14 thoughts on “Hello Stranger, My Old Friend

  1. It gets even more complicated. Marcia Aitken covered “Still in Love” around the time of Alton Ellis’s late 70s re-recording. The backing track to her cut formed the basis for Althia and Donna’s “Uptown Top Ranking,” which was a response to Trinity’s “Three Piece Suit.”

    And the beat goes on.

  2. Yeah – to the pint where I think the riddim is commonly referred to as ‘I’m still in love/three piece suit’.

    Not 100% sure on this based on a cursory listen TBH, though it seems eminently plausible and if you’re right its a great bit of sleuthing.

  3. found another connection (or possibly a coincidence, but at this point it seems more than just circumstantial evidence)

    Alton Ellis covered the song “Workin on a Groovy Thing” which was another Barbara Lewis classic.

    Patti Drew “Workin on a Groovy Thing” (1968)
    Barbara Lewis “Workin on a Groovy Thing” (1968)
    Alton Ellis “Workin on a Groovy Thing” (???) …
    …out on “Get Ready for Rocksteady (1967-74)” which was released in 1999. I can’t find the date of the actual song being recorded.

    > funny enough, Barbara Lewis later had a re-release of two albums combined…

    called “Hello Stranger/Working On A Groovy Thing”!!!


  4. I’m sure there’s a grander story to be told about the Chicago-Jamaica music pipeline. “Hello Stranger” was cut in Chicago, though released by Atlantic, and there’s all there’s all the Curtis Mayfield material that turned into reggae classics (“I’m Still Waiting” “You Don’t Care” “Queen Majesty” “People Get Ready” etc.) Many of these originals had gentle, faux-Latin rhythms which seem to run counter to the “Jamaicans loved big whompin’ R&B” narrative that led to the birth of ska…

    The Impressions were extremely popular in Jamaica; (possibly in part due to Mayfield’s production of this http://www.offbeatska.com/?p=1404 ?) could that be the reason that all kinds of Mayfield productions on Major Lance, Billy Butler etc as well as other Chicago sounds also found listeners? Unlike Stax in Memphis, no record label from Chicago made overtures to officially distribute their product in Jamaica. So was it radio play from American stations, on JBC/RJR, Mayfield’s popularity or some other X factor that hit so hard at this time in Jamaica’s music scene?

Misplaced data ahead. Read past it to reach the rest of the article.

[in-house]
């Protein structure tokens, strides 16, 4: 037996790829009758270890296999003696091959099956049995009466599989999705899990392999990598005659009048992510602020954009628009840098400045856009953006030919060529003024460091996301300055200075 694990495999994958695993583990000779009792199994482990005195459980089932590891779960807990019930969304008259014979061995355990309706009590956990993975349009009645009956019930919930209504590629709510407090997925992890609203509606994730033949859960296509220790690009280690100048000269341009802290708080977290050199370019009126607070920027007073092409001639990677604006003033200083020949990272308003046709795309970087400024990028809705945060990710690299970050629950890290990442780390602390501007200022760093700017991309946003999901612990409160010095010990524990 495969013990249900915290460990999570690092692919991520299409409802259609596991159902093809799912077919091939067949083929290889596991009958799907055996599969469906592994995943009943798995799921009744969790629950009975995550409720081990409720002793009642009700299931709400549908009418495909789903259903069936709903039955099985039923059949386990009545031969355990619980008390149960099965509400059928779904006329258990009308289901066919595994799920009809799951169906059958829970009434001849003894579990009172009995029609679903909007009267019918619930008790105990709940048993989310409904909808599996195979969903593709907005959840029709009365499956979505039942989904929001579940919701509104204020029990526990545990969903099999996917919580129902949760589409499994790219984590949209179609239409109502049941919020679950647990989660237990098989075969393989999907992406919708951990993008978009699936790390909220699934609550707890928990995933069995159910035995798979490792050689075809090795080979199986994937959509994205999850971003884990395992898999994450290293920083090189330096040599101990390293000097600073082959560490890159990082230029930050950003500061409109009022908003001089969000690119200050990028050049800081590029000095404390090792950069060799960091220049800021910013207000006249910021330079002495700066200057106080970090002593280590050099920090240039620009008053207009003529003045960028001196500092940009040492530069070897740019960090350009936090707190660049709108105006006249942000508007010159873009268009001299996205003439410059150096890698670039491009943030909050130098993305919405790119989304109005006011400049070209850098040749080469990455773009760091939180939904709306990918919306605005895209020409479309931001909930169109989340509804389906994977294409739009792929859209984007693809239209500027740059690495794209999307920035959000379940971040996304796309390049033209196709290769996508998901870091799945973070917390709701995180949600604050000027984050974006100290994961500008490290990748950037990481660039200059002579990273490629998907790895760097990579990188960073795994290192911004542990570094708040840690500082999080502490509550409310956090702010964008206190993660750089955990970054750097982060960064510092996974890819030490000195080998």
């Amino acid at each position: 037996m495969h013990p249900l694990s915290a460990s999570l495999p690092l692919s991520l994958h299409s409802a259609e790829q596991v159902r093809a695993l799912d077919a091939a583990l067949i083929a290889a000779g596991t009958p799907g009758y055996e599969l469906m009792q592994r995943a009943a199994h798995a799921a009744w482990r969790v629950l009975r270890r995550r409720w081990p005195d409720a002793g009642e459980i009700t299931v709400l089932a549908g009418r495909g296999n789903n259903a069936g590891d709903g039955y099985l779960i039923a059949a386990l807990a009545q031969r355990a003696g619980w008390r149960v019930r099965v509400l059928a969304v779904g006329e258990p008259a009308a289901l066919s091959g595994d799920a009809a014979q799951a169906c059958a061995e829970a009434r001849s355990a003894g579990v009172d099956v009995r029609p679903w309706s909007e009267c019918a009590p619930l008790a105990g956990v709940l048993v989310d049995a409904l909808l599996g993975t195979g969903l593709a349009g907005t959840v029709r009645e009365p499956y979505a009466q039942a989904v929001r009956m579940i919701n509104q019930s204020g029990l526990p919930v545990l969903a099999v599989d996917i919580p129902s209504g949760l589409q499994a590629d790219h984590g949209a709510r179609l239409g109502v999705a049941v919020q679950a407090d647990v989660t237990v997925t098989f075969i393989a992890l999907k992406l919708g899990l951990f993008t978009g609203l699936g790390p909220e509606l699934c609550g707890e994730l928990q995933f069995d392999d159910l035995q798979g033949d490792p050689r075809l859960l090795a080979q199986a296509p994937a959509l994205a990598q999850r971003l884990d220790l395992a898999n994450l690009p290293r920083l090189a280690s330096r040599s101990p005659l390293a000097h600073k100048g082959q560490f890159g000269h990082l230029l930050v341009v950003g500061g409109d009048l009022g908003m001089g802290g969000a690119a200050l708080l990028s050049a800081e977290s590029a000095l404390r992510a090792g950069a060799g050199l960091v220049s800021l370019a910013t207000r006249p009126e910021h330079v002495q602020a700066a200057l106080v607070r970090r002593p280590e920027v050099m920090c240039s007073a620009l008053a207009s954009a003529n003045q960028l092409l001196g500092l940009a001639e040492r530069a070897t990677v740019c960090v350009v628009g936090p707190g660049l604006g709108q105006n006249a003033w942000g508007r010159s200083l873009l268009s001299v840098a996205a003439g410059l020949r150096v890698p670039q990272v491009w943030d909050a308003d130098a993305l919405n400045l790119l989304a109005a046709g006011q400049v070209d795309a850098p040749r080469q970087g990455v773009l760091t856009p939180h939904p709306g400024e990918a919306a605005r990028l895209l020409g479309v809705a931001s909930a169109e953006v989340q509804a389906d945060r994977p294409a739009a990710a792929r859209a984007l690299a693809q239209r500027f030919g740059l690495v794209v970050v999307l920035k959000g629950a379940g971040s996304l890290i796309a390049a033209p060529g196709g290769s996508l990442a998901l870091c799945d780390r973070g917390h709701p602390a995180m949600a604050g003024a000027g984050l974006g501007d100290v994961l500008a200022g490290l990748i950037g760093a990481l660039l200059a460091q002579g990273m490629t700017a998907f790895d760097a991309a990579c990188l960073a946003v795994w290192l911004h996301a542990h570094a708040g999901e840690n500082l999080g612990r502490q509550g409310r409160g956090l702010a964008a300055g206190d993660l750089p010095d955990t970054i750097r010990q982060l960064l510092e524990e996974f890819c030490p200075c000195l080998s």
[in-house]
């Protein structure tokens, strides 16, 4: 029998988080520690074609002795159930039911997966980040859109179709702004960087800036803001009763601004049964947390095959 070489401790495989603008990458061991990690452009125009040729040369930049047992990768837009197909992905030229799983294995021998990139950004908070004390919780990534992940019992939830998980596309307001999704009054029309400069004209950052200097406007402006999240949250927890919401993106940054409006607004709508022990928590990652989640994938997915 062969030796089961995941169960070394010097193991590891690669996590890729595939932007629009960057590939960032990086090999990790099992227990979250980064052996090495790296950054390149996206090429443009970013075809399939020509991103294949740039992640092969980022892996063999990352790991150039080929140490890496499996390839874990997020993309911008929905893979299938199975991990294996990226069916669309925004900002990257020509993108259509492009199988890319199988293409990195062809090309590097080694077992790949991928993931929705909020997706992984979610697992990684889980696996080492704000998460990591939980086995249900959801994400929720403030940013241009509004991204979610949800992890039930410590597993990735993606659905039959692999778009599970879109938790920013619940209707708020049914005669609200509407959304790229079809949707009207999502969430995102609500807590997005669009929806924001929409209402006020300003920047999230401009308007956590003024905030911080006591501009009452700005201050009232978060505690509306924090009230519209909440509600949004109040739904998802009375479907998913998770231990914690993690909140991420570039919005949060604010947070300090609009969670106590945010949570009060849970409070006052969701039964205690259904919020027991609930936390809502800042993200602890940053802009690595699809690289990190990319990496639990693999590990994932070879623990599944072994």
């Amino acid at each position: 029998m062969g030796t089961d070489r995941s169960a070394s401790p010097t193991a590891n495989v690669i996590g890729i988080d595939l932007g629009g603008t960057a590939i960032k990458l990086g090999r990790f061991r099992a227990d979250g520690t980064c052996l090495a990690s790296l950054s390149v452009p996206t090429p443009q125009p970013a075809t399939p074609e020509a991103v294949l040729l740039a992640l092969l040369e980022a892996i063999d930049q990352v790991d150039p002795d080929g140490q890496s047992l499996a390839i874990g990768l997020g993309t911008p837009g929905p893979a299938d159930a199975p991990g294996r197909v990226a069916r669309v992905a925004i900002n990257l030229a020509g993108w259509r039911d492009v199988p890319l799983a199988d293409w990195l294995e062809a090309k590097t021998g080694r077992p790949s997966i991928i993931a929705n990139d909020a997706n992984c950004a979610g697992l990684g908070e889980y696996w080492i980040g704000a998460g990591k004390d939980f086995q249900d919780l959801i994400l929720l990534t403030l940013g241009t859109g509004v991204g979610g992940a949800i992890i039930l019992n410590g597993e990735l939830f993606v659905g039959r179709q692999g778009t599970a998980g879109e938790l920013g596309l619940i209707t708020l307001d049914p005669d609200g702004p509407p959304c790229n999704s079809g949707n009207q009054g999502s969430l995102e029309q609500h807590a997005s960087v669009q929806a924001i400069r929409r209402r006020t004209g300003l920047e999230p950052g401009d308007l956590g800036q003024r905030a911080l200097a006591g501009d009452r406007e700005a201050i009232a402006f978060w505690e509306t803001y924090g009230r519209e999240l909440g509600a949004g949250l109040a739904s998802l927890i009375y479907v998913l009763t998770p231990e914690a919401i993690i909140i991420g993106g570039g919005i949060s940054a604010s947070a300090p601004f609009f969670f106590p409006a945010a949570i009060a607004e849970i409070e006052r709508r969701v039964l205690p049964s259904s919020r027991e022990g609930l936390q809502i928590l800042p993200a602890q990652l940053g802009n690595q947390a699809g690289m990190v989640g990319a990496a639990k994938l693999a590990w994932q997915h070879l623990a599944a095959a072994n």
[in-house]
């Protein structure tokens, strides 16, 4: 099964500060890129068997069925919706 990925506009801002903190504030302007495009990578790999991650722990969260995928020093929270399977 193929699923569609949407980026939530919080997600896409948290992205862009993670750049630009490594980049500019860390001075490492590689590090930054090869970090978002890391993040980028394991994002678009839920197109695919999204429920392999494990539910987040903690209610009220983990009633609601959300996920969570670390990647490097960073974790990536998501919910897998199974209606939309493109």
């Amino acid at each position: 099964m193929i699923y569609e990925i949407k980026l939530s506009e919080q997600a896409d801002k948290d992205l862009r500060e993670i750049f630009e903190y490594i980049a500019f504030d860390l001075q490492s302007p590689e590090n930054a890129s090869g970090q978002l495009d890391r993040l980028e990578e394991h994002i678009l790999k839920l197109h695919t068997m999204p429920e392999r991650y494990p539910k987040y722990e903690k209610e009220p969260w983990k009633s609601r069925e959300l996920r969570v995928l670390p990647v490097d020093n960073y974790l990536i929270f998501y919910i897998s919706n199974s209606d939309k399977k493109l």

BTW, I’ve always thought the Artistics’ Girl I Need You would be a fantastic reggae/rock steady song, all the elements are there: http://www.youtube.com/watch?v=d4649ICy8rs&feature=related. The vocal cadence, the bass line – all that’s missing is Jackie Mittoo adapting the strings into a smoldering organ line.

  5. In More Axe 2 (http://myweb.tiscali.co.uk/smallaxe/The%20Small%20Axe%20Guides.htm), Colin Moore’s 1983 interview with Bob Andy sheds some light on that US -> Jamaican “pipeline”, or at least what was going on in Jamaica. Andy explains that Coxsone would give singers a record to listen to and “see what you can do” with it. The singer would come back with a song, and Jackie Mittoo would listen to it and work up the rhythm.

    Andy’s example:

    “Dodd gave me a record, as he did with Bob Marley and all the artists, to listen to, and said ‘See what you can do with this.’ The record influenced me to write ‘Crime Don’t Pay’ it was a completely different thing … So I was listening to that record for about six weeks – two months before I decided, no, I don’t want to sing this record as my first solo attempt. I want to write one. And it came out as ‘Crime Don’t Pay’ I remember the song was ‘Walking Up A One Street’ I actually sung the melody to horn section of that.” The Jackie Mittoo stuff is elsewhere in the interview.